Booming Biotech: Five Start-Ups to Watch in Cambridge

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According to recent figures, Cambridge’s technology sector is booming and the city is emerging as a hub for biotech companies.

Cambridge has emerged as one of the top hubs for biotech companies in the United Kingdom. It’s even acknowledged as the nearest thing Europe has to Silicon Valley, thanks to its status in science and innovation (1). The geographical clustering of companies has led to the southern tip of the English Fenland (coastal plain in eastern England) being dubbed ‘Silicon Fen’-a collection of tech companies focused on software, adtech (advertising technology), fintech (financial technology), electronics, and biotechnology.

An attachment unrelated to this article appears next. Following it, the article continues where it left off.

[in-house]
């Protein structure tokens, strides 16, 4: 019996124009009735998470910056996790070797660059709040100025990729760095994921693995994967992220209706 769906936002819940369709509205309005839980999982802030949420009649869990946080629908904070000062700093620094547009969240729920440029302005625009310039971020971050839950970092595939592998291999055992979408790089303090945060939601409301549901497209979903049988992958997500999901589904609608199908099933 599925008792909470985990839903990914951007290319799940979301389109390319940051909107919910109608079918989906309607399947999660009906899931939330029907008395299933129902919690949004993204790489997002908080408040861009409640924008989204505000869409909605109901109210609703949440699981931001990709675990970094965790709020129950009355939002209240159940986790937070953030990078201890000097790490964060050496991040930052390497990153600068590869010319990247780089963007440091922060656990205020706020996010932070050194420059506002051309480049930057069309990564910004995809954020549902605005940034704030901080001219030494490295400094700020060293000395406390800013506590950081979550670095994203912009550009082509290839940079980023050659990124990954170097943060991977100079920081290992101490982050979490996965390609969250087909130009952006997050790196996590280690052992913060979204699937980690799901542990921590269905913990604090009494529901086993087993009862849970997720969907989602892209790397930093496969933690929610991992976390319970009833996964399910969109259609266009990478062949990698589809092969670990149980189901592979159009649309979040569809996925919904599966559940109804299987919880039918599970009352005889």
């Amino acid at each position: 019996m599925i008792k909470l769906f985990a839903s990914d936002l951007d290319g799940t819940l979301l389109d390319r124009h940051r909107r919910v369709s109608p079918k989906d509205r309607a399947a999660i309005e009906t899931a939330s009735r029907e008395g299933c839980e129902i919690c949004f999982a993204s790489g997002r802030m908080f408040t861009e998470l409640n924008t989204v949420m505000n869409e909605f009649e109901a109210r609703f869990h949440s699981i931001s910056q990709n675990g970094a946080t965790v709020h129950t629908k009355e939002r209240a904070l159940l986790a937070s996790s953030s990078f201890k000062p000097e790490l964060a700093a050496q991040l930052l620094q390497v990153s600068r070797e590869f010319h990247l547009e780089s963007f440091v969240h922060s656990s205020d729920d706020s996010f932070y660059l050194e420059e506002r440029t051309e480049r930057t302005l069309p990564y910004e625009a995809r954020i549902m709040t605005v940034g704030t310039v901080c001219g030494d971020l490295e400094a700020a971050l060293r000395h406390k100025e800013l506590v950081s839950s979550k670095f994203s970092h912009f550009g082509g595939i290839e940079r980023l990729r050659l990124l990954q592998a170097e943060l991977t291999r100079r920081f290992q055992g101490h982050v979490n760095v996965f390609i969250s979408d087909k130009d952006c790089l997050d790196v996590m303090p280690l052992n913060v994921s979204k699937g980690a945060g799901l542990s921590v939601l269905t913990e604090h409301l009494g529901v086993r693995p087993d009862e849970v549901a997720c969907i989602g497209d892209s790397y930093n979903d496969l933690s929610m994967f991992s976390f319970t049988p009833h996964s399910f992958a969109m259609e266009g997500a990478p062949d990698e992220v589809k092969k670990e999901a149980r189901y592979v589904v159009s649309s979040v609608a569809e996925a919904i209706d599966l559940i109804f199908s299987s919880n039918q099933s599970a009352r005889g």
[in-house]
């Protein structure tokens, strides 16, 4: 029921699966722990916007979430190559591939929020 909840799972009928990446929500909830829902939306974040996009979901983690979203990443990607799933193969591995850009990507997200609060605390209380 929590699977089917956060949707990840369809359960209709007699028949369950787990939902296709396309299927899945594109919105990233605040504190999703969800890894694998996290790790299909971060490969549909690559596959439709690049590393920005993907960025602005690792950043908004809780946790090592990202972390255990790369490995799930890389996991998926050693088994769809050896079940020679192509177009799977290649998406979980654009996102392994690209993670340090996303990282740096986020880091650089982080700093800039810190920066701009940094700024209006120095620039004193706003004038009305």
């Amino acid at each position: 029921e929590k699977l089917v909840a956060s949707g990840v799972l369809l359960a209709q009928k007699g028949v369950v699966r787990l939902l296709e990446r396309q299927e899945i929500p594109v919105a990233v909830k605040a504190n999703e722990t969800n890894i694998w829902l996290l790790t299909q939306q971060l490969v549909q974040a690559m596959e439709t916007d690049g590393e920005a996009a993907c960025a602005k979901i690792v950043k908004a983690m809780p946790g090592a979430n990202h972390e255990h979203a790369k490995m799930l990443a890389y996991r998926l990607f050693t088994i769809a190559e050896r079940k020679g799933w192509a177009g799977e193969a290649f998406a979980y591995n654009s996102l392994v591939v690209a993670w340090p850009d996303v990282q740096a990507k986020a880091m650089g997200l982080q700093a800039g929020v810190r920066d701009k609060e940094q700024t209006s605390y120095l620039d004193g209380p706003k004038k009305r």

According to the Office for Life Sciences’ Bioscience and Health Technology Sector Statistics 2018 report (2), the UK life sciences industry employs 248,400 people in 5870 businesses and generates a turnover of £73.8 billion (€86.1 billion). Published in May 2019, these figures demonstrate how critical the life sciences sector is to the economy. Furthermore, ever-increasing global health challenges, such as the ageing population and antibiotic resistance are set to make this industry boom. As healthcare demands continue to rise so too does the strain on the healthcare system, making the need for technology within this space evermore integral.

In 2004, 24% of all UK venture capital (9% of all the European Union's) was received by Silicon Fen companies, according to the Cambridge Cluster Report 2004 produced by Library House and Grant Thornton (3). And according to research commissioned by the Digital Economy Council (4), over half of Cambridge’s population works in the technology sector-making this location one of the biggest employers in the UK.